Saturday, March 26, 2011

A Reliable Wife, by Robert Goolrick

This book is everywhere these days, including the top of many must-read lists. I've been surfing the net for hours, trying to figure out who likes this book so much, and why. I have come to the conclusion that it is beloved by people who adore bodice-ripping romances, but like them to feel like good literature.

As for it being a prime choice for book clubs, my bias against that designation has just increased. Surely people who get together to explore character and motivation would require something with a little more subtlety and substance.

I admit to having finished the book; I wanted to see how it ended (though I hated the ending). It struck me, originally, as a typical first novel; a little obvious, with the author tending to explain what was happening, rather than just letting events unfold. Eventually, however, the prose descended to platitudes, with characters summing up their entire lives in single sentences. From chapter to chapter, everybody's behavior changed one hundred and eighty degrees, yet they all calmly stated that they would never return to their former ways. Except that they did, over and over. Then they'd state again that they had changed, utterly.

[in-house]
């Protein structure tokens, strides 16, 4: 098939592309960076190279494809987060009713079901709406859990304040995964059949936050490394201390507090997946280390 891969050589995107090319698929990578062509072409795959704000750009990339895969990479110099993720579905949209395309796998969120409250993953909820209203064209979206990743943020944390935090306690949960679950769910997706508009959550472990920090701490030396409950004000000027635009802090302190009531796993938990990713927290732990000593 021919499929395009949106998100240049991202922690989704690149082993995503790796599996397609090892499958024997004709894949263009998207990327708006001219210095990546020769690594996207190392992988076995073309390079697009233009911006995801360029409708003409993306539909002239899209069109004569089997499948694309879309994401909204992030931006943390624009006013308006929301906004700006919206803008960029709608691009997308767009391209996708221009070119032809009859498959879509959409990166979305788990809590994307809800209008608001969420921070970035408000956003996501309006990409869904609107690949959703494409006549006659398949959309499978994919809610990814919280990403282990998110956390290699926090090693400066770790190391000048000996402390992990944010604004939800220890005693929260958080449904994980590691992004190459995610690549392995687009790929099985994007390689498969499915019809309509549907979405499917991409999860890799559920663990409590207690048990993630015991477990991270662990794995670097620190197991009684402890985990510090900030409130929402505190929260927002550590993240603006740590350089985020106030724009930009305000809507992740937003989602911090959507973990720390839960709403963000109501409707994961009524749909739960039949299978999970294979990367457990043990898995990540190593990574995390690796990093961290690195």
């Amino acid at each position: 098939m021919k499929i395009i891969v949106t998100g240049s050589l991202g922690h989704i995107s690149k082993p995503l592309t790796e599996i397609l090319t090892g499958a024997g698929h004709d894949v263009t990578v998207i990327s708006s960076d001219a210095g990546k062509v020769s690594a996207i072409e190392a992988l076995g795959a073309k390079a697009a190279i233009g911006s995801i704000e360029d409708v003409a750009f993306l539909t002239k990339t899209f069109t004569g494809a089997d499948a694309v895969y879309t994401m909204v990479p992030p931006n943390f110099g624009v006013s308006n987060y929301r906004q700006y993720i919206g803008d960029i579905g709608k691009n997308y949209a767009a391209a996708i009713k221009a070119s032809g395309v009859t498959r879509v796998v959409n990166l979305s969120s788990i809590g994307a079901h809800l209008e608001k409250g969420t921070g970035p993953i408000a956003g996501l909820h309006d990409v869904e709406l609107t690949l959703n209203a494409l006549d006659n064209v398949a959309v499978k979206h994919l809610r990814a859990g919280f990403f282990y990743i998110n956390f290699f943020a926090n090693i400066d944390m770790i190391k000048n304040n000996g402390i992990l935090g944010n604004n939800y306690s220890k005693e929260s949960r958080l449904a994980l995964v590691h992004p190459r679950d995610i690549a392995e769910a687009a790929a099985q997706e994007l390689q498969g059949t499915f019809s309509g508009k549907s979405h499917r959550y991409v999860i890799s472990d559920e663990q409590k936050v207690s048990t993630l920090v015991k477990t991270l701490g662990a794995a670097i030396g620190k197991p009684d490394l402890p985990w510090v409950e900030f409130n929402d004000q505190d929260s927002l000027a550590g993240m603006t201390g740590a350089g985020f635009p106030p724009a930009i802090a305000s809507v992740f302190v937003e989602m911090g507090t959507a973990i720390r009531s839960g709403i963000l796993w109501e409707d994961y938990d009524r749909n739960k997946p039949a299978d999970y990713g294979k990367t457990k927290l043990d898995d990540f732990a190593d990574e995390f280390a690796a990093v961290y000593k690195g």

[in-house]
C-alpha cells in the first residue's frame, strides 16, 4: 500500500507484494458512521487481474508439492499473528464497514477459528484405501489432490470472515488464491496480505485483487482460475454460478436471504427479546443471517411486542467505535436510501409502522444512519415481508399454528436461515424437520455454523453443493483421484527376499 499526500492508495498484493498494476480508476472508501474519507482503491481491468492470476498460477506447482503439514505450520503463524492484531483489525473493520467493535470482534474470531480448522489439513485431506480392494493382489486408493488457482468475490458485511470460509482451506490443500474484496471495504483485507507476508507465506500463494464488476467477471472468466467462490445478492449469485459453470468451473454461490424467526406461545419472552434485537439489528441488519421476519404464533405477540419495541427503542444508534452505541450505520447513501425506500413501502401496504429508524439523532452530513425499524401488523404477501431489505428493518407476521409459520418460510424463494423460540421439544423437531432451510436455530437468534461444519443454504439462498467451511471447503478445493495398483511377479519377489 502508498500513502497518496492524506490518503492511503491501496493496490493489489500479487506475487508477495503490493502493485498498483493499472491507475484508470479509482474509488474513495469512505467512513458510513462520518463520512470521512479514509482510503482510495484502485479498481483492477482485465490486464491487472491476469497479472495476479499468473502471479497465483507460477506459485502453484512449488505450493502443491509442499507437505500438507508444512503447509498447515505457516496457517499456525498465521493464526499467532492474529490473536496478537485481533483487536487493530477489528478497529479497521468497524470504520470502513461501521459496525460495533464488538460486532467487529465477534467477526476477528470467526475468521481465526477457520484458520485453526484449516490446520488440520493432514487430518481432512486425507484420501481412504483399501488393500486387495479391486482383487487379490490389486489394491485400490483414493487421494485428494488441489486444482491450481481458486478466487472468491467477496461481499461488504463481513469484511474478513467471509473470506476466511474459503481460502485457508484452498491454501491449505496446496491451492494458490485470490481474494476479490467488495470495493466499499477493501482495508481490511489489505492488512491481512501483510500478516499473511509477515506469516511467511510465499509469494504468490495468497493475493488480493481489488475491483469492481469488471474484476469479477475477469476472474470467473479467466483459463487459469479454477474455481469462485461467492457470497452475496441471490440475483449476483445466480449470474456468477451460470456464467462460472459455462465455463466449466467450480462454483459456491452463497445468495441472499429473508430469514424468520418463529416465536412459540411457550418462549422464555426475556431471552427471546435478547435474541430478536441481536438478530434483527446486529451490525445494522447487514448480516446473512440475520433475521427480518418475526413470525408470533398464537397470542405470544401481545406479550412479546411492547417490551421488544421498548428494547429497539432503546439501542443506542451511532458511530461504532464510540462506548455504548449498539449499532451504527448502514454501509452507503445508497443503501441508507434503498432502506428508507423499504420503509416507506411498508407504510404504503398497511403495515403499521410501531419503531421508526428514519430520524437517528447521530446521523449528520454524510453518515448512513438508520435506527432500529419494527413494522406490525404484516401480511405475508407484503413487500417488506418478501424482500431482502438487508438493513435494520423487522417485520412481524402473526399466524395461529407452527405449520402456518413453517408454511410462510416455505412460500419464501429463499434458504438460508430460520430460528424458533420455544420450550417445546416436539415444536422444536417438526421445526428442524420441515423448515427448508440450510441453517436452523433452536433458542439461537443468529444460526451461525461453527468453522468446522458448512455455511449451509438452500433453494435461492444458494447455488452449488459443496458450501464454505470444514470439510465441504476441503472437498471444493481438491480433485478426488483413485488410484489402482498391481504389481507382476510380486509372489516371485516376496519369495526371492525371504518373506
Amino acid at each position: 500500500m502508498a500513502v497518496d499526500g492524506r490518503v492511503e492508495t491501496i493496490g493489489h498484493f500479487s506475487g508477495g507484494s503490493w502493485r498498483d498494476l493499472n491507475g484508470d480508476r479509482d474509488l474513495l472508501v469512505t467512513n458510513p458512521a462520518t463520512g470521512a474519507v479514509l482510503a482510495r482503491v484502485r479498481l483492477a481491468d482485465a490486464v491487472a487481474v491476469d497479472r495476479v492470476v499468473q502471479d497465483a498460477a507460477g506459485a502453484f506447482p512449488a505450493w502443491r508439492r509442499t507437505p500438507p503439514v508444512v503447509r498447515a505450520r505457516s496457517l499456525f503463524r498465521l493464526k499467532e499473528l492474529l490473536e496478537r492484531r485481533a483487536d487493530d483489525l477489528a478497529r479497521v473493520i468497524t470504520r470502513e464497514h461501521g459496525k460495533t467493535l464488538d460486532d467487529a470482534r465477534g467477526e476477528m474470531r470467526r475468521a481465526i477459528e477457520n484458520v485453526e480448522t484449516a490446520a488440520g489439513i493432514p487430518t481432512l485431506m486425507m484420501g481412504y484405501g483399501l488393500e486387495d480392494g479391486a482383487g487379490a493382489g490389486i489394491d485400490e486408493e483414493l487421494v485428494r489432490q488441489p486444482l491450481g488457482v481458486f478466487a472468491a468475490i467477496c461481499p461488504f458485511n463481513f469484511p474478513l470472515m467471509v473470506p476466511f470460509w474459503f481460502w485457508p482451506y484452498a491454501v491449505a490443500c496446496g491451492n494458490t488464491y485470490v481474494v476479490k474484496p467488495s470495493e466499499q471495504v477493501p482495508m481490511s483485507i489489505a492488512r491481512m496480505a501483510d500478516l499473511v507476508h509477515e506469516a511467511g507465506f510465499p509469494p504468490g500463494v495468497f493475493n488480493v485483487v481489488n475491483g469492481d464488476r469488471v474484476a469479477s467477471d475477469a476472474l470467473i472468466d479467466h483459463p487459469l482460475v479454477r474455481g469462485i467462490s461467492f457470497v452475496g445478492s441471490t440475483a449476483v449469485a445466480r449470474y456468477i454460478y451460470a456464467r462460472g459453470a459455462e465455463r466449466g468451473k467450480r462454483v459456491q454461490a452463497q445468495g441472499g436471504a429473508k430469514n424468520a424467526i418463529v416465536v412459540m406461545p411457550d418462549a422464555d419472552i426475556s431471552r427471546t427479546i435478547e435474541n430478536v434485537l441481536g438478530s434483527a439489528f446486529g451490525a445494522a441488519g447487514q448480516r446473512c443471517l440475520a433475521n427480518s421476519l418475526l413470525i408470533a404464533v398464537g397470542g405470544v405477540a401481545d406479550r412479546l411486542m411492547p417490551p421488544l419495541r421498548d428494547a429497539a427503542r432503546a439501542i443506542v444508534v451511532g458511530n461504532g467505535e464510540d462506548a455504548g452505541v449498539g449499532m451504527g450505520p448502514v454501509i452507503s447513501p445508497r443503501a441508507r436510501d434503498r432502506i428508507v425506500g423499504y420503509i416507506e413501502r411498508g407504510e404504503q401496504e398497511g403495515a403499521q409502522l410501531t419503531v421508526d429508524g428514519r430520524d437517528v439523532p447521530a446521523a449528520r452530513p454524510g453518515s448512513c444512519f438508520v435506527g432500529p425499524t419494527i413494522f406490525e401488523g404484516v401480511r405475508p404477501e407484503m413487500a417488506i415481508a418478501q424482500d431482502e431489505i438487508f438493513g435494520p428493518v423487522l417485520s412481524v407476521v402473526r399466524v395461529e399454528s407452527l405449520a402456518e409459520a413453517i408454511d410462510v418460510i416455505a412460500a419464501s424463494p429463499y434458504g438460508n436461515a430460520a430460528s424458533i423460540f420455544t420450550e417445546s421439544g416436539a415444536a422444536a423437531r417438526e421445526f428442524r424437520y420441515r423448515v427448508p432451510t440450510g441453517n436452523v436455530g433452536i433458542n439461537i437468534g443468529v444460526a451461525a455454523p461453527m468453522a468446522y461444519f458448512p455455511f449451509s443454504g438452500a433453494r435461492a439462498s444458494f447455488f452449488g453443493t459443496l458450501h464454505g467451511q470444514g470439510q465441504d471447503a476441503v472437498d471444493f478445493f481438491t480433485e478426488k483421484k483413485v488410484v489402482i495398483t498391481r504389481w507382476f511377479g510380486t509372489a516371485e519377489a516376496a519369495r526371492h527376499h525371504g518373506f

The plot snapshot is this: 1907, Wisconsin. A wealthy, and I mean Midas-like, widower waits for his mail-order bride. Surprise, she is not the woman she claimed to be. No problem, he is patience itself. She goes off, at his request, \ in search of his long-lost son. Surprise, she returns to the former life we, the readers, had guessed she'd led. She returns to her husband, and yes, she does chooses this version of her life after all. Then the son throws a wrench into the works. Love, guilt, shame, and emotional blackmail ensue. And sex, lots of sex.

The thing that bothered me the most about this book was the timeline. It all takes place over the course of a single winter. Now I know that Wisconsin winters are long and hard, but honestly, this one must have lasted for 17 months! Statements such as "night after night" and "day after day" are used with great frequency in this book, which leads the reader to assume that each section of the book lasts for, well, weeks and weeks.

As I mentioned, other people do like this book. Here's a much more complimentary review, from the Washington Post. I might still read Goolrick's memoir, The End of the World as We Know It. It sounds like the kind of dysfunctional family history I enjoy, and it's set in the South, where they really know how to do family drama. He should probably have left the cold, austere winters of Wisconsin alone.

1 comment:

  1. I couldn't stand this one. There was so much hype and then I read it and it was just a romance novel in disguise. I was not impressed.